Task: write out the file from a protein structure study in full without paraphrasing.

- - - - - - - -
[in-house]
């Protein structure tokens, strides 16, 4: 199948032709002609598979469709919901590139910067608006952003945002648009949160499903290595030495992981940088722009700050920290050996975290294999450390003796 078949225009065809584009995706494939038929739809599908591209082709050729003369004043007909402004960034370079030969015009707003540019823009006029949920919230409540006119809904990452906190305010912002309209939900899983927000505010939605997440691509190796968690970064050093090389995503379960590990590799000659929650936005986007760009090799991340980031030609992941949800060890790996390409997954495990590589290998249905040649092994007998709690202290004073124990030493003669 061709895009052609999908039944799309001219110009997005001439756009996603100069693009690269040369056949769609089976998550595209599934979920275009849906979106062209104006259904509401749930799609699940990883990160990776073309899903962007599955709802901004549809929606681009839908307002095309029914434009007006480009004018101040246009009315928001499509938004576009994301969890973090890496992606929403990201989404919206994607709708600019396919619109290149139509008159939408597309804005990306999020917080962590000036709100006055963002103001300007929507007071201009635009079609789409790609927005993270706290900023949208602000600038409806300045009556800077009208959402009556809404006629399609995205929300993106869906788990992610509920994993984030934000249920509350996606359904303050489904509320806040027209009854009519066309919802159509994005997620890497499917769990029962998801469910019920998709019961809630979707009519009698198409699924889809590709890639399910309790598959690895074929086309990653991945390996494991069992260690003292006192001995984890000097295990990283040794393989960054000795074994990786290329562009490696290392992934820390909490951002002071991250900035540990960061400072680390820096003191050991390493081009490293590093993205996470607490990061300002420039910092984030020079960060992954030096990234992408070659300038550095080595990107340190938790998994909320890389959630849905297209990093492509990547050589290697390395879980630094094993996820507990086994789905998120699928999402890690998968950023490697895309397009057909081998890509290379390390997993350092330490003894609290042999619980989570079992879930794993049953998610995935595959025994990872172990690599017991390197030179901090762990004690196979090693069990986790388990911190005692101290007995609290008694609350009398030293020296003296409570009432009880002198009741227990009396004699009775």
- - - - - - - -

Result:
[in-house]
């Protein structure tokens, strides 16, 4: 199948032709002609598979469709919901590139910067608006952003945002648009949160499903290595030495992981940088722009700050920290050996975290294999450390003796 078949225009065809584009995706494939038929739809599908591209082709050729003369004043007909402004960034370079030969015009707003540019823009006029949920919230409540006119809904990452906190305010912002309209939900899983927000505010939605997440691509190796968690970064050093090389995503379960590990590799000659929650936005986007760009090799991340980031030609992941949800060890790996390409997954495990590589290998249905040649092994007998709690202290004073124990030493003669 061709895009052609999908039944799309001219110009997005001439756009996603100069693009690269040369056949769609089976998550595209599934979920275009849906979106062209104006259904509401749930799609699940990883990160990776073309899903962007599955709802901004549809929606681009839908307002095309029914434009007006480009004018101040246009009315928001499509938004576009994301969890973090890496992606929403990201989404919206994607709708600019396919619109290149139509008159939408597309804005990306999020917080962590000036709100006055963002103001300007929507007071201009635009079609789409790609927005993270706290900023949208602000600038409806300045009556800077009208959402009556809404006629399609995205929300993106869906788990992610509920994993984030934000249920509350996606359904303050489904509320806040027209009854009519066309919802159509994005997620890497499917769990029962998801469910019920998709019961809630979707009519009698198409699924889809590709890639399910309790598959690895074929086309990653991945390996494991069992260690003292006192001995984890000097295990990283040794393989960054000795074994990786290329562009490696290392992934820390909490951002002071991250900035540990960061400072680390820096003191050991390493081009490293590093993205996470607490990061300002420039910092984030020079960060992954030096990234992408070659300038550095080595990107340190938790998994909320890389959630849905297209990093492509990547050589290697390395879980630094094993996820507990086994789905998120699928999402890690998968950023490697895309397009057909081998890509290379390390997993350092330490003894609290042999619980989570079992879930794993049953998610995935595959025994990872172990690599017991390197030179901090762990004690196979090693069990986790388990911190005692101290007995609290008694609350009398030293020296003296409570009432009880002198009741227990009396004699009775």